Stageco Does It On Discovery Channel

Stageco will be doing it like they do it on the Discovery Channel, as the cable and satellite TV station has chosen the Belgian-based production company as the subject for a documentary.

Hearing that Stageco builds "the biggest stages in the world," Discovery Channel’s Adam Bradley decided to feature it on the "Really Big Things" show. The programme is provisionally set for screening February 8.

"We jumped at the chance," said Stageco U.S. ops VP Mary Lou Figley, who invited a Discovery crew to spend a day filming the company at work as they built the stage for Genesis at Giants Stadium in New Jersey on the U.S. leg of the band’s recent world tour.

Having a television crew present during an already tight build schedule presented extra logistical challenges.

"Typically we move at a very quick pace. But, to allow the television personnel to document the build properly and let their host become involved, we had to slow things down a little," Figley said.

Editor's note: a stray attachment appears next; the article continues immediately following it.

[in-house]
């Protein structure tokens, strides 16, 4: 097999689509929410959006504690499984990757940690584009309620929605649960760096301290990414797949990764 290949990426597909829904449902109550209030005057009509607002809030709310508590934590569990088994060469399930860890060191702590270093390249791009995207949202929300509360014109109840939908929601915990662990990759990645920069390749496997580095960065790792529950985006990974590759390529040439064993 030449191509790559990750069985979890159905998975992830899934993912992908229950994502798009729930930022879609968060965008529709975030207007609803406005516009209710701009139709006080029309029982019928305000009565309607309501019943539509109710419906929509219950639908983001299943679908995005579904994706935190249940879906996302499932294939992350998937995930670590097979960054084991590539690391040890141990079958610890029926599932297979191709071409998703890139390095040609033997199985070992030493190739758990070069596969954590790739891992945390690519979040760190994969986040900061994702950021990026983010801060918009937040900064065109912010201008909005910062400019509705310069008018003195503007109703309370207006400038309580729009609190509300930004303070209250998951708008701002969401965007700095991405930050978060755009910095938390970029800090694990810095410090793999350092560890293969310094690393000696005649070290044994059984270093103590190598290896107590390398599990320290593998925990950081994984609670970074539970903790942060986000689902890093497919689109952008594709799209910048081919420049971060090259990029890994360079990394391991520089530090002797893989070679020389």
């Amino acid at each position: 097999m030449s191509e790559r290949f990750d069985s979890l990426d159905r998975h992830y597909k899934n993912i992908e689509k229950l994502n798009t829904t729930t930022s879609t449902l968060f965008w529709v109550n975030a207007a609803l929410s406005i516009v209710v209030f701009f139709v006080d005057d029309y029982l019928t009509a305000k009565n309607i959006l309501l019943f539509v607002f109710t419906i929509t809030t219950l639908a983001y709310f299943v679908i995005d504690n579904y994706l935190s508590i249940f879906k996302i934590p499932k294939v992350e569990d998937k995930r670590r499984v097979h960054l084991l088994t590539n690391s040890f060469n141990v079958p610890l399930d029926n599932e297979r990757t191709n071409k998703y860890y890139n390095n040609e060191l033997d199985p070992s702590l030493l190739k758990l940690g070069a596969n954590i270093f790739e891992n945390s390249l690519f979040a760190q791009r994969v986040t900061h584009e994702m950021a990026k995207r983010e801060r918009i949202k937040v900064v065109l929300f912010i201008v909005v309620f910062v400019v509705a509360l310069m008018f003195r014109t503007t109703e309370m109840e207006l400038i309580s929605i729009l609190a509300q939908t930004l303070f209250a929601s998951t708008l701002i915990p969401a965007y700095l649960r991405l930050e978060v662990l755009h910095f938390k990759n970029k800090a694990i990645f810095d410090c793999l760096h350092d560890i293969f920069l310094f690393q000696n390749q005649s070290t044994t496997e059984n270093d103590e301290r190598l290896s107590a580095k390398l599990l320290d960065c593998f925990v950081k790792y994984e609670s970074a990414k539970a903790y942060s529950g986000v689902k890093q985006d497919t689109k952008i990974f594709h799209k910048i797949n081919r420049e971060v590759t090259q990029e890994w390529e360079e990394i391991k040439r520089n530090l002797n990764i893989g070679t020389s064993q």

"Safety is always the main concern during the stage installation or removal process and we had to pay very special attention to them at all times, making sure that they were not putting themselves or others at risk."

Getting the film crew on site provided a logistics problem of its own. First, the necessary permissions had to be acquired from the band, the stadium and the labour unions. Once that was achieved, the filming had to be built into the production schedule.

The filming itself went without a hitch and the feature captures the way Stageco completes a complex build in the middle of a logistically challenging tour, demonstrating how the company has established its reputation for delivering huge stages efficiently and on time.

Stageco was founded by company chief Hedwig De Meyer and Belgian national promoter Herman Schueremans.

The Genesis stage was 60 percent custom-built and combined impressive visual impact with some tough technical challenges.

Built to a plan by renowned set designer Mark Fisher, the stage featured a special structure, curved in two planes, into which a custom-built video screen fit seamlessly.